Sunday, 24 May 2020

Ekoi Versus Ejagham Of Cross River State: Any Distinction in Identity? —Ceejay Ojong

Large Ekoi head (dance crest) made of wood of Ekoi, Ejagham ethnicity 
24 May 2020

There seems to be a lot of confusion on the true distinction and  identity marker between what is termed 'Ekoi' and 'Ejagham' grouping of peoples found in Cross River State of Nigeria.

The origin of the Ekoi grouping or classification is traceable to Talbot (1915, 1926). It was intended to carve an identification marker for all the other ethnic groups found around the lower and upper Cross River in the south-easterly-most part of Nigeria, outside the Efik/Ibibios and the Ibo groups.

The Ekoi grouping encompasses the Ejaghams who occupy most of the stretch of land from the current Northern Senatorial District to the Southern Senatorial Districts of Cross River State. The Ejagham space also spans beyond Cross River State in Nigeria to most of South-West Camerouns. 

So, the distinction between Ekoi and Ejaghams in Cross River State is to be found in the fact that all the Ejaghams in Cross River State are classified as Ekois but not all the Ekois can be classified as Ejaghams. 

Both linguistic and dialectical commonality among the Ejaghams and the transcending of international borders in existing settlements provide the common identity marker and a tabula rasa for their recognition as a distinct but related ethnic group to the Ekois. The Ejaghams of Cameroun are not classified Ekois from the oringin for all  intents and purposes.

Ejagham language and its dialects of all shades and hue understand for instance: 'Ba-kor' meaning 'come – take,' among many other such common words and expressions. Many other common words and terms, albeit with slight slants in pronunciation are easily and commonly understood  by all Ejaghams such as in the naming of their Kings and Chiefs: 'Ntufam' – 'King of the Town'; 'Ntui, Ntol, Ntul, Ntoe' (Chief) - (plural: Attui, Attol, Attul, Attoe: Chiefs) are commonly known and differently used for the same purpose.

Similarly, the naming of their towns, villages and places of sojourn are mostly linked to totems, events, activities, unique occurrences, stones, and  the characteristic behavior or significance of the cross river (their 'holy river') and other rivers around where they are settled. 

So, we have say along the Cross river from its beginning: 'Ndib-aya' - 'bottom of the river' in Cameroun; Aya-Ossor now corrupted as Ajassor (upper part of the River); Ekim-aya – berthing place on the river; and 'Efri-aya' – spinning or turbulent place of the river' (now corrupted as Efraya, headquarters of Etung LGA).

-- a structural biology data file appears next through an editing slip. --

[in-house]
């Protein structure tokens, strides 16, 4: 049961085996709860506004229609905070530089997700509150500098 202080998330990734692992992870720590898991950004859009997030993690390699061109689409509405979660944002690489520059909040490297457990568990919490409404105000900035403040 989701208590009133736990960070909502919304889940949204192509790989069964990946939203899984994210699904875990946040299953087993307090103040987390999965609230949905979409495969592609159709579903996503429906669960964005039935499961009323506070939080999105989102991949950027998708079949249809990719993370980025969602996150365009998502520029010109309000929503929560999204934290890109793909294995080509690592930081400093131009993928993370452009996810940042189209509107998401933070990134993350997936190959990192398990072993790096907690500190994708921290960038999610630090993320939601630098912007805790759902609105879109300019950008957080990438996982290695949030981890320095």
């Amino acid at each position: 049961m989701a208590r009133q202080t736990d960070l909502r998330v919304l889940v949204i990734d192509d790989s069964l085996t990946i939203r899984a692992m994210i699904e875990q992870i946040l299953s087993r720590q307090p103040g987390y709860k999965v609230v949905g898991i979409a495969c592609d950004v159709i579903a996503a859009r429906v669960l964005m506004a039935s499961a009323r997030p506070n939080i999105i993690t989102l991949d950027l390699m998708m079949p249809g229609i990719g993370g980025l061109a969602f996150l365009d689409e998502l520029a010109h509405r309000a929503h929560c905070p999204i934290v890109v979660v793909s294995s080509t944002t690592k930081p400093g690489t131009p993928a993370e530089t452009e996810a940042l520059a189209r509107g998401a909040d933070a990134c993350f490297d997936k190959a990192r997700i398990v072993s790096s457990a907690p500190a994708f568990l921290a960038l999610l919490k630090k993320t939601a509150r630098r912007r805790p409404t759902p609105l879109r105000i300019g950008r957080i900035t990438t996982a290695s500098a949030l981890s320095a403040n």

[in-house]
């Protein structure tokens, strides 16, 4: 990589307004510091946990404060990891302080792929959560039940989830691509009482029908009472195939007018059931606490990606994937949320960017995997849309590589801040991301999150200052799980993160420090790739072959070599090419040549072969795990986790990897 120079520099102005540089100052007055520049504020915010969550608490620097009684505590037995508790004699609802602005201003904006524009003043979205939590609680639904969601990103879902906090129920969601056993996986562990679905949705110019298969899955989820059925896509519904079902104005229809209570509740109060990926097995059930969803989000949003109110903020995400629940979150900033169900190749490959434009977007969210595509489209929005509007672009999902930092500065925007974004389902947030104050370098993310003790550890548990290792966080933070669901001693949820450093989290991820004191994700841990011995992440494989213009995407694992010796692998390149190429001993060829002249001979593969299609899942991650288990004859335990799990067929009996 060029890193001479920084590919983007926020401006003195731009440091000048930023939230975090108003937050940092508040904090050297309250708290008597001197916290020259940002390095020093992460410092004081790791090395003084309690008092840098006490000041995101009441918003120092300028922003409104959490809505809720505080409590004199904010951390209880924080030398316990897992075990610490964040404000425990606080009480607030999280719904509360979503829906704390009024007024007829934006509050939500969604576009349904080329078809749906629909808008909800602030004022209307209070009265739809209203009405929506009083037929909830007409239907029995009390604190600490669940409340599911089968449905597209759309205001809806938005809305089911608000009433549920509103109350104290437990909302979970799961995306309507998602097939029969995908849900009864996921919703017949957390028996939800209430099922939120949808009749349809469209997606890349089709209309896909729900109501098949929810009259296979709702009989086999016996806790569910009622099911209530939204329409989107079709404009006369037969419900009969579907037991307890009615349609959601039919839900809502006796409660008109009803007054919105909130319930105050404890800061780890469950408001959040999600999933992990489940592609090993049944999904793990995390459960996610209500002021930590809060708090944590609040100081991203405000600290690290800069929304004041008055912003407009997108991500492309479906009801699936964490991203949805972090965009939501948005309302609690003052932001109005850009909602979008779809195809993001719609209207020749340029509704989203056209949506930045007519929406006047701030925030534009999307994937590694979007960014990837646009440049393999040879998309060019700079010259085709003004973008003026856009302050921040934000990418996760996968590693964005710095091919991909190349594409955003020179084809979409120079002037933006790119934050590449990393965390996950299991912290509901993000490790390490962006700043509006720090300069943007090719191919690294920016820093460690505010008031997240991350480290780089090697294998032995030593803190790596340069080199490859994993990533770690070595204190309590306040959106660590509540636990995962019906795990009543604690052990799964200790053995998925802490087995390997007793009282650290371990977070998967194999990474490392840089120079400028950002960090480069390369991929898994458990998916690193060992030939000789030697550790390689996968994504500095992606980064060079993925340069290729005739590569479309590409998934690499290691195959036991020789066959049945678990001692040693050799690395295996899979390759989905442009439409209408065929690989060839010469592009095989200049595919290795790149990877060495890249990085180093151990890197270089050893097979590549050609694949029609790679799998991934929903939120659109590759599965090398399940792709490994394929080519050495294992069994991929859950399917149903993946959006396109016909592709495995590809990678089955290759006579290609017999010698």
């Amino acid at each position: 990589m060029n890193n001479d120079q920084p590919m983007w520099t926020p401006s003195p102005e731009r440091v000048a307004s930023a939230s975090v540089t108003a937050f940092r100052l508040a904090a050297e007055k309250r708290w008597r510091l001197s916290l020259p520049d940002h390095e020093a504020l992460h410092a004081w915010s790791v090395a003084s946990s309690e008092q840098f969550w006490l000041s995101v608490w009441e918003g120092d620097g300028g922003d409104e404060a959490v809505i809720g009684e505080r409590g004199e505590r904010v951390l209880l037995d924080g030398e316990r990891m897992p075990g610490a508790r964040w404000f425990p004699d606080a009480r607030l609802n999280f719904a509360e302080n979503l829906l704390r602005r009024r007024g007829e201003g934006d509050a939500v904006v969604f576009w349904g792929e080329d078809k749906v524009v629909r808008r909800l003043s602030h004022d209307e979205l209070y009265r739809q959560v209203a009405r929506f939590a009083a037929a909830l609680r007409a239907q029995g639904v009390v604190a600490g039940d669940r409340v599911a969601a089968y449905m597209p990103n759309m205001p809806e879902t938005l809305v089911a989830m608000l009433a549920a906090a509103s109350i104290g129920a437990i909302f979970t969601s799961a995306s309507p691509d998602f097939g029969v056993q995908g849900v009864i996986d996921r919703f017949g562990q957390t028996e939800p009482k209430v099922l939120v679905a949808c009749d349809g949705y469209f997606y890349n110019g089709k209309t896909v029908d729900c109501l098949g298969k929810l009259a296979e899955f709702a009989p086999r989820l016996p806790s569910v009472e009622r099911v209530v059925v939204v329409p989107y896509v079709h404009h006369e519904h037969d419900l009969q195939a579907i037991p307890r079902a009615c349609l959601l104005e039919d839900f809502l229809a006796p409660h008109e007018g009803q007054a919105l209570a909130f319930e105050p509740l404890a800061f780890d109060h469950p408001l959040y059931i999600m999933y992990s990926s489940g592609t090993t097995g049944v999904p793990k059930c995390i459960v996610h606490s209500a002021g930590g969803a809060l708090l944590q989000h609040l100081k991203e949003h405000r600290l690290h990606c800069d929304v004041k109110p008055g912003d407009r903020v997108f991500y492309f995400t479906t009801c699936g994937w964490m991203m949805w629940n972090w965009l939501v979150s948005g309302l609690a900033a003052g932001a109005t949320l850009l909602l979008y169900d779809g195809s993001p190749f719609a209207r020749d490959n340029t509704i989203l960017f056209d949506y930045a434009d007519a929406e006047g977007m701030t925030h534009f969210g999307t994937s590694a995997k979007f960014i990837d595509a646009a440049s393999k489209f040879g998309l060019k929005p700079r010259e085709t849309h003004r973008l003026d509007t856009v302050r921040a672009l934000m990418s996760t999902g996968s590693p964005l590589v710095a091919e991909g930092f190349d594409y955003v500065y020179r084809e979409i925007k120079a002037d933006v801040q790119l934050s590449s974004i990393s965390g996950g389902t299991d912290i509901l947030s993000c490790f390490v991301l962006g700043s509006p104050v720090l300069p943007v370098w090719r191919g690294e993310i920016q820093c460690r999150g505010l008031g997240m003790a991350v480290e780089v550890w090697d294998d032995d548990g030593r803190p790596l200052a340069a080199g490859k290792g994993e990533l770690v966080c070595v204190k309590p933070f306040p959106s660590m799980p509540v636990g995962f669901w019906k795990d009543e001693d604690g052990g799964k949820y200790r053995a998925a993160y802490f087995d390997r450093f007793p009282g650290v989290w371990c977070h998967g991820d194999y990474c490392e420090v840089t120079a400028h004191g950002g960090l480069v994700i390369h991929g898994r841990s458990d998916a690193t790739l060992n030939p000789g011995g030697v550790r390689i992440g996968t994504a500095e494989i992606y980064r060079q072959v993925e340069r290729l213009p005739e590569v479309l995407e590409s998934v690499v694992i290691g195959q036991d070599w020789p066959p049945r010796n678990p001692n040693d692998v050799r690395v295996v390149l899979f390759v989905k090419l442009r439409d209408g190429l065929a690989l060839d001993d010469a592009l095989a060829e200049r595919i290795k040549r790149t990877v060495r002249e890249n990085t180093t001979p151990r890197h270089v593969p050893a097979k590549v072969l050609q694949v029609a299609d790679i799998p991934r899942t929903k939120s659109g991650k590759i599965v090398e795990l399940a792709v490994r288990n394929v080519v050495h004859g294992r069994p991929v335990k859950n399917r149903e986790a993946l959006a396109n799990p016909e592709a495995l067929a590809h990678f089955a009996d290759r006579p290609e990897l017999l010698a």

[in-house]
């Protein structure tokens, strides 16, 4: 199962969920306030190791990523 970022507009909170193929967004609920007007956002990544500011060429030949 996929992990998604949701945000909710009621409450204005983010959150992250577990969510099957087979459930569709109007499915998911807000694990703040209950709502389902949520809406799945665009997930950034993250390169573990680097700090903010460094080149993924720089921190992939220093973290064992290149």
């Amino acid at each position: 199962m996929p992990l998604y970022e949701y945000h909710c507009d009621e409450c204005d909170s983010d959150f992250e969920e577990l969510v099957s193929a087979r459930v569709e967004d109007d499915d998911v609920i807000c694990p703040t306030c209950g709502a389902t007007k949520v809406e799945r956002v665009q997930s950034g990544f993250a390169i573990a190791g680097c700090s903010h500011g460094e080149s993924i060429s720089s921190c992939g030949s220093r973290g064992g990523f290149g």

Further down the river is 'Ekom – aya' : 'strength of the river' (now corrupted as Ikom – Headquarters of Ikom LGA).  Similarly, in Ogoja there is 'Mon-aya': 'child river' and 'Ishi-aya': head of that river. That mon-aya and ishi-aya are so called stands to reason that the original migrant had known of a bigger river from where they migrated among their Ejagham kith and kin.

Names of many other places in Ejaghamland are also replete with meanings that can be commonly understood by Ejaghams. We have for instance: 'Ekuk-atai': 'mount of rocks';' Etai-ara': 'rock of stones' (now corrupted as Etara); 'Nsi-ofang': 'land of wealth' (now corrupted as Nsofang), 'Mbenkpen' – 'I came to live life or to survive found in both Nde – Ikom LGA and Ibil – Ogoja LGA, and countless other examples.

In Cross River State, the Ejaghams are mainly settled and found in the following LGAs: Akamkpa, Akpabuyo, Bakassi, Calabar Municipality and Odukpani LGAs (Southern Senatorial Districts),  Etung and Ikom (Central Senatorial District and Ogoja LGA (Northern Senatorial District; a sprinkle of them may also be found in Yala LGA at the proximal areas of Yala-Ikom-Ogoja  boundary axis such as Ntrigom area). 

See attached Map of Cross River State for a clearer picture and  perhaps better comprehension.

I hope this enlightens and informs us as to the actual distinction between Ekoi and Ejaghams in Cross River State.

Ceejay Ojong
An enthusiast of traditional anthropology and settlements/migration history

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